6. From the Space area, select 1 Line from the Above Pgf and Below Pgf pull-down menus.

  7. From the Line Spacing area, select Single.

  8. From the Next Pgf Tag pull-down menu, select Indented, and click Update All.

  9. Select the Default Font tab.

  10. From the Family pull-down menu, select Arial, and then select 18.0 pt from the Size pull-down menu.

  11. Click Update All.

    The new tag is applied to your text and is now available from the Paragraph Catalog.

You can use the steps in this exercise to create other tags, such as heading tags, body tags, and tags for indented text. Experiment with other FrameMaker tags by changing the various settings in the Paragraph Designer.

Creating Character Tags

You can create custom character tags to use with custom paragraph tags. In this exercise, you create a custom character tag to use in the next exercise.

To create a custom character tag:

  1. Open the Character Designer.

  2. In the Character Tag pull-down menu, type Wingding.

  3. From the New Format dialog box, click Create. (Make sure the Store in Catalog and Apply to Selection check boxes are selected.)

  4. From the Family pull-down menu, select Wingding.

  5. Click Update All.

    The new tag is applied to your text and is now available from the Character Catalog.

Creating Bulleted List Tags

To create bullet tags, you must apply a special formatting feature known as building blocks. Building blocks include bullets, tabs, numbers, letters, and other elements that are applied automatically to paragraph formats. In this exercise, you create a custom bullet tag by changing the standard bullet symbol.

To create a bulleted list tag:

  1. Type several lines of text within your document. (Press Enter after each line.)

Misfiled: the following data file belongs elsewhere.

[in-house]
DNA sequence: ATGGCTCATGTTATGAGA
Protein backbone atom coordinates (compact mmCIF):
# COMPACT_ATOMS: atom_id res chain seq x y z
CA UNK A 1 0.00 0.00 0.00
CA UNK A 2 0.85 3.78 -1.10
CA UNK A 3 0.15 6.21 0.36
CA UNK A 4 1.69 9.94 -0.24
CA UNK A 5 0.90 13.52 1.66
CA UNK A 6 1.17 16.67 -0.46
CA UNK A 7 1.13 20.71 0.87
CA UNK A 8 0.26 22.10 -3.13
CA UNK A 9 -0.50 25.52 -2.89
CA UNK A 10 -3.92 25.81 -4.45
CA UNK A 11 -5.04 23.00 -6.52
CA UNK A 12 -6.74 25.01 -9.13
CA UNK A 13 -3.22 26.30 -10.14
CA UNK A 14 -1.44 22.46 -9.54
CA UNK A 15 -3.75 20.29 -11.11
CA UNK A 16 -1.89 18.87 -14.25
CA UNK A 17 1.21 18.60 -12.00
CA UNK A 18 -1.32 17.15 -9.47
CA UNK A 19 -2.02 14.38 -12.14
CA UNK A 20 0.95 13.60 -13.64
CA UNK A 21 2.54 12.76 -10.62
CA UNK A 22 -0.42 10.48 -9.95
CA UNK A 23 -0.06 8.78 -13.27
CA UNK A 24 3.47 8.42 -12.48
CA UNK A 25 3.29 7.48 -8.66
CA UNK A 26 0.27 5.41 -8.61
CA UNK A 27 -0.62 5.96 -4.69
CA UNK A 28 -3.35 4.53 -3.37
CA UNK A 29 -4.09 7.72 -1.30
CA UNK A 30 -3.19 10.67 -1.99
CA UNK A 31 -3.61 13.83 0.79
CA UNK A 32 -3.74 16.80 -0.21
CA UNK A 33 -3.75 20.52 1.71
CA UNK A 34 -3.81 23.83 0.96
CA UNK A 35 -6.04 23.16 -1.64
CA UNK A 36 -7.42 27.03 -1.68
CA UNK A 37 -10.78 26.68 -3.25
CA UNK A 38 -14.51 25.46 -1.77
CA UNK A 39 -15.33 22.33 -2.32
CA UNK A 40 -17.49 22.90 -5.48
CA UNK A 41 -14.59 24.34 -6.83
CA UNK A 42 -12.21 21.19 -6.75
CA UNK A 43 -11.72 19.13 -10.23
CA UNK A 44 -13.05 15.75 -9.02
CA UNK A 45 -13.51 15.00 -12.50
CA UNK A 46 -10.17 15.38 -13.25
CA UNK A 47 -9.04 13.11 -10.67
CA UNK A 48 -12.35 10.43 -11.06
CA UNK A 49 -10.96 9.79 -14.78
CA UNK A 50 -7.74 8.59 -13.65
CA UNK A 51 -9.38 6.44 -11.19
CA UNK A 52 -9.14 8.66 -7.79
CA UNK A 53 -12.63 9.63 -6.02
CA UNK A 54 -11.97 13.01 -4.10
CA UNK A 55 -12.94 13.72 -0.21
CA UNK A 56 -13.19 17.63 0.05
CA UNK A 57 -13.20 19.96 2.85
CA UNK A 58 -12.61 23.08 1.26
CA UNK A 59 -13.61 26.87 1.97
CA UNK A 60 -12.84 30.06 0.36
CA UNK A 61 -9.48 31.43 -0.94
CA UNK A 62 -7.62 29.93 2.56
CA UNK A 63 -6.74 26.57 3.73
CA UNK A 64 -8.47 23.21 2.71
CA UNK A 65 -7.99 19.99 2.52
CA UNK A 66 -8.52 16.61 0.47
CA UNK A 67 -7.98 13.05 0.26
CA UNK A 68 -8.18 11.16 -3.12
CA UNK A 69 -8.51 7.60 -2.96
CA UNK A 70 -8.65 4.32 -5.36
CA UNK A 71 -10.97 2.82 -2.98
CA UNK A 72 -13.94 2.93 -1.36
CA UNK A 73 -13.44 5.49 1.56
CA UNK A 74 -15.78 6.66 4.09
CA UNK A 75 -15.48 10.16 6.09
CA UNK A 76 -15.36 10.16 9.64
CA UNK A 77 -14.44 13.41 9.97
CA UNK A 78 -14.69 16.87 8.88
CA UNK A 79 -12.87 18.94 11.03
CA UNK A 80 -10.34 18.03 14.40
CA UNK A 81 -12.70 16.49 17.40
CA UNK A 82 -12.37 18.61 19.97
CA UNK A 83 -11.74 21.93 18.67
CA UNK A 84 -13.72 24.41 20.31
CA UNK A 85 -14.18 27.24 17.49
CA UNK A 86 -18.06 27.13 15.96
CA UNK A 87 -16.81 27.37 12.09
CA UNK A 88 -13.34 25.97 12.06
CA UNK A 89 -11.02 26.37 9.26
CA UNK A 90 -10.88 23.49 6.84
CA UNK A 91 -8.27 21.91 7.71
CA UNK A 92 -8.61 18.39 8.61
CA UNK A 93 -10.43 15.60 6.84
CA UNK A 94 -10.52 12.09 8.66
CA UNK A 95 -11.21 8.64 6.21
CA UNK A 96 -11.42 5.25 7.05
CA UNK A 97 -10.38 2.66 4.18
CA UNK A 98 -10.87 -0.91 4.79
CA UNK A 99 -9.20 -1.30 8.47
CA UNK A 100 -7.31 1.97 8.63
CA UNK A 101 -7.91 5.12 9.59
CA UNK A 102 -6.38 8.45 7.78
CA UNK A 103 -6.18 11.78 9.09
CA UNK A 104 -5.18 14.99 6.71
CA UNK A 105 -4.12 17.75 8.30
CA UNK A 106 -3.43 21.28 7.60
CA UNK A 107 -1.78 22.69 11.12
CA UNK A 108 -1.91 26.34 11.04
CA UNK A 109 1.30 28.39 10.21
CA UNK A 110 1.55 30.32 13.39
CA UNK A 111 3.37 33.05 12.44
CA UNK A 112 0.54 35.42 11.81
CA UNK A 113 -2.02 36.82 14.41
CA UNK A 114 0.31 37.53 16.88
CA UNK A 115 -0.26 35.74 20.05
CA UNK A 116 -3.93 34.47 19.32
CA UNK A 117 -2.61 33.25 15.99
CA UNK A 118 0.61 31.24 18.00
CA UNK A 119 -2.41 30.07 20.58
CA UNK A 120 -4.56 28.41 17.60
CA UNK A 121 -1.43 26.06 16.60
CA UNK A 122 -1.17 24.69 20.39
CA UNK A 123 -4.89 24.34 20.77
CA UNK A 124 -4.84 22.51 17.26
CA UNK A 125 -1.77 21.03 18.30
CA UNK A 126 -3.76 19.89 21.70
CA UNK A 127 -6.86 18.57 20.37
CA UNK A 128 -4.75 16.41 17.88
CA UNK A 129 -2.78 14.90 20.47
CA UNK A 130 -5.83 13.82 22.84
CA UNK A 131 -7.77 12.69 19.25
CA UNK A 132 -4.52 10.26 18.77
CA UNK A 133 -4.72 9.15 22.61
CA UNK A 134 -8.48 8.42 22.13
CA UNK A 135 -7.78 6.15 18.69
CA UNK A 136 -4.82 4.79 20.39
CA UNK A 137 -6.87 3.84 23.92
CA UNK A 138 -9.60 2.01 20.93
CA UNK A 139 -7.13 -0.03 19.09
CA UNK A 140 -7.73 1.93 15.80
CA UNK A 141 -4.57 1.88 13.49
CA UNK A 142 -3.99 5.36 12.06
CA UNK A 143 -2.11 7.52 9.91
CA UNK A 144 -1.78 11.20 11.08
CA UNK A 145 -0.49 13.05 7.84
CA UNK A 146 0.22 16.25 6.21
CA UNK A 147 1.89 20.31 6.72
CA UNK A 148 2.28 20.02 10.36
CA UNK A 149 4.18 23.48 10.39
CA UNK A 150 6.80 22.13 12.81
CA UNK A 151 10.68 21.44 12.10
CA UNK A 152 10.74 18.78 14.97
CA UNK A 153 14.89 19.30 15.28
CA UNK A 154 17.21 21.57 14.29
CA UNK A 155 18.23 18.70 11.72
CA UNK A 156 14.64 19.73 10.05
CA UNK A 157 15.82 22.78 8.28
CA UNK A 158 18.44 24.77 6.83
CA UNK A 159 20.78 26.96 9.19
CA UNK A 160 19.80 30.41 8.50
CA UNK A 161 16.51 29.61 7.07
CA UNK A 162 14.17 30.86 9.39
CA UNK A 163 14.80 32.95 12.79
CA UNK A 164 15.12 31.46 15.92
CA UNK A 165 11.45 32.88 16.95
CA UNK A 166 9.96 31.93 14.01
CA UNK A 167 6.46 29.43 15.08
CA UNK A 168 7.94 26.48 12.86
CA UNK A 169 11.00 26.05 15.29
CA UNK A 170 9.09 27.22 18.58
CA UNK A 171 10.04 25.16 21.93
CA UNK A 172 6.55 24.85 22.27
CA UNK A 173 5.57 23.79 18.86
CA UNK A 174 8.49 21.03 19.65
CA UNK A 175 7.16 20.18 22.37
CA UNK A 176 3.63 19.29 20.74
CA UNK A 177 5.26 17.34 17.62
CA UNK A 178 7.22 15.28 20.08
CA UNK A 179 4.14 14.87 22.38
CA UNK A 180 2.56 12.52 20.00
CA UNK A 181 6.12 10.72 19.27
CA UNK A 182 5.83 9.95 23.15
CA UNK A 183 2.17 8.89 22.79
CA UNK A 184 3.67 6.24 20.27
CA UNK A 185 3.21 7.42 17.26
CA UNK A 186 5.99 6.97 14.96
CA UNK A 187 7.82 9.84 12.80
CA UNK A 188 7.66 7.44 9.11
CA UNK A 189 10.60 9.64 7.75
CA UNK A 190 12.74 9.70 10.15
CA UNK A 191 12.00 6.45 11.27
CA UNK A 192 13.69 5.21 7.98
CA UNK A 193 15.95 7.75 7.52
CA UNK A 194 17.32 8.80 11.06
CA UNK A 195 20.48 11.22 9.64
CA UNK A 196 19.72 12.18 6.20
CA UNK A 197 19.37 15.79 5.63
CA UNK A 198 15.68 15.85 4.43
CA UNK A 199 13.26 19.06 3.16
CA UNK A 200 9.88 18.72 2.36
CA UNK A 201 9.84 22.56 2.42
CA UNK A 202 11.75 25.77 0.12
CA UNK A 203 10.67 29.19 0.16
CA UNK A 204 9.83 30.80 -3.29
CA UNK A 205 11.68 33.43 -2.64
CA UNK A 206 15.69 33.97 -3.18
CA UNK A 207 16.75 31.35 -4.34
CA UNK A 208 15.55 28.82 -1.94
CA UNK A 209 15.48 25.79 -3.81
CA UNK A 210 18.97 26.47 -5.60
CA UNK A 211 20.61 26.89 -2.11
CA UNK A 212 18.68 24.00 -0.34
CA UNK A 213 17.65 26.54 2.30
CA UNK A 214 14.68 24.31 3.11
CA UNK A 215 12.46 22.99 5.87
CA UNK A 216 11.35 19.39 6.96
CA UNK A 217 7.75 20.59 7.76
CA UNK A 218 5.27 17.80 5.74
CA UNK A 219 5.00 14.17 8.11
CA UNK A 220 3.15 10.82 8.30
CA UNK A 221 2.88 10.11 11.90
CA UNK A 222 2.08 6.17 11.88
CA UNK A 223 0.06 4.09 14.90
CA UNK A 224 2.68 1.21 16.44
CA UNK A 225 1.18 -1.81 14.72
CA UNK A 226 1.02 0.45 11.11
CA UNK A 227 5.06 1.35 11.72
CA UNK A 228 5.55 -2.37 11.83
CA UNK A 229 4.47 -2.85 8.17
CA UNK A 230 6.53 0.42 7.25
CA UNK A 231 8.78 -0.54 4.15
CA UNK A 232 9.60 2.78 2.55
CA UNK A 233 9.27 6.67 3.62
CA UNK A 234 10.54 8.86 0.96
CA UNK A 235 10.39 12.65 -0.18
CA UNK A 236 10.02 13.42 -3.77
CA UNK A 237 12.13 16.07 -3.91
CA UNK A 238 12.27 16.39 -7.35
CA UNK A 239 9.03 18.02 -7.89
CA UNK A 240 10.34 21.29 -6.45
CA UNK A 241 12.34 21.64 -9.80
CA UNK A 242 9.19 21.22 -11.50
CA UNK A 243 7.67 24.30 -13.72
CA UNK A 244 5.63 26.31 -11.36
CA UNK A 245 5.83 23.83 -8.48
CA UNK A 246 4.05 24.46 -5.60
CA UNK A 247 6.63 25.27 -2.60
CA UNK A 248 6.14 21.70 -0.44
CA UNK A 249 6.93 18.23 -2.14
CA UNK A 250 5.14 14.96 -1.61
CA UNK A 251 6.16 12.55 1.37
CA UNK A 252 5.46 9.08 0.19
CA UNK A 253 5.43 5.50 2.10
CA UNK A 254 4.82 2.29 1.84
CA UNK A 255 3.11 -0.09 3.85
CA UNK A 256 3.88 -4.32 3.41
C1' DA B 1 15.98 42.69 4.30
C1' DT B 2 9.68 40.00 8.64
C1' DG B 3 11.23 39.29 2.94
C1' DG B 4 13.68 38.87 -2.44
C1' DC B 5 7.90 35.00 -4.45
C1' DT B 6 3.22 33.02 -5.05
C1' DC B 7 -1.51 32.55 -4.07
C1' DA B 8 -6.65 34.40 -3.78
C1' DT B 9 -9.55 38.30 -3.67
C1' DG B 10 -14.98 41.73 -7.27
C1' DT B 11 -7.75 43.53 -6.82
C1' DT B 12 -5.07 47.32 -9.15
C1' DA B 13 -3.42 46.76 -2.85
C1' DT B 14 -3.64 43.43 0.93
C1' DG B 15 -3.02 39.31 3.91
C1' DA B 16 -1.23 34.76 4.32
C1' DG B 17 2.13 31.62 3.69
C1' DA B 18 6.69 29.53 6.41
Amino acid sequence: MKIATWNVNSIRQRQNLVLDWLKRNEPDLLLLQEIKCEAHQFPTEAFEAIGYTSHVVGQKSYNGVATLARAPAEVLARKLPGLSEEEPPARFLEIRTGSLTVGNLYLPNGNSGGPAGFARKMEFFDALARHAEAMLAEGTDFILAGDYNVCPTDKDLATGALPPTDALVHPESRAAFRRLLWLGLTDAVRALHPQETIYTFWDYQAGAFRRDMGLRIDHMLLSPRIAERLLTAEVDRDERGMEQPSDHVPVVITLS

2. Select the text that you just created, and select Bulleted from the Paragraph Catalog.

  3. Open the Paragraph Designer, and select the Basic tab.

  4. In the Paragraph Tag pull-down menu, type MyBullet1.

  5. From the New Format dialog box, click Create. (Make sure the Store in Catalog and Apply to Selection check boxes are selected.)

  6. In the Indents area, type 1.0 in the First box and 1.25 in the Left box

  7. In the Tab Stops area, double-click 0.25" L.

    The Edit Tab Stop dialog box appears.


  8. In the New Position box, type 1.25, and click Continue.

  9. Click Update All.

  10. Select the Numbering tab, and type F\t in the Autonumber Format box.

  11. From the Character Format list, select Wingding. (Wingding is the character format that you created in the previous exercise.)

  12. Click Update All.

    Your bulleted list should look similar to the following.

Experiment with creating your own bulleted lists.

Tip: You can use other font characters in your bulleted list by copying the character from the Windows Character Map. To copy characters from the Character Map.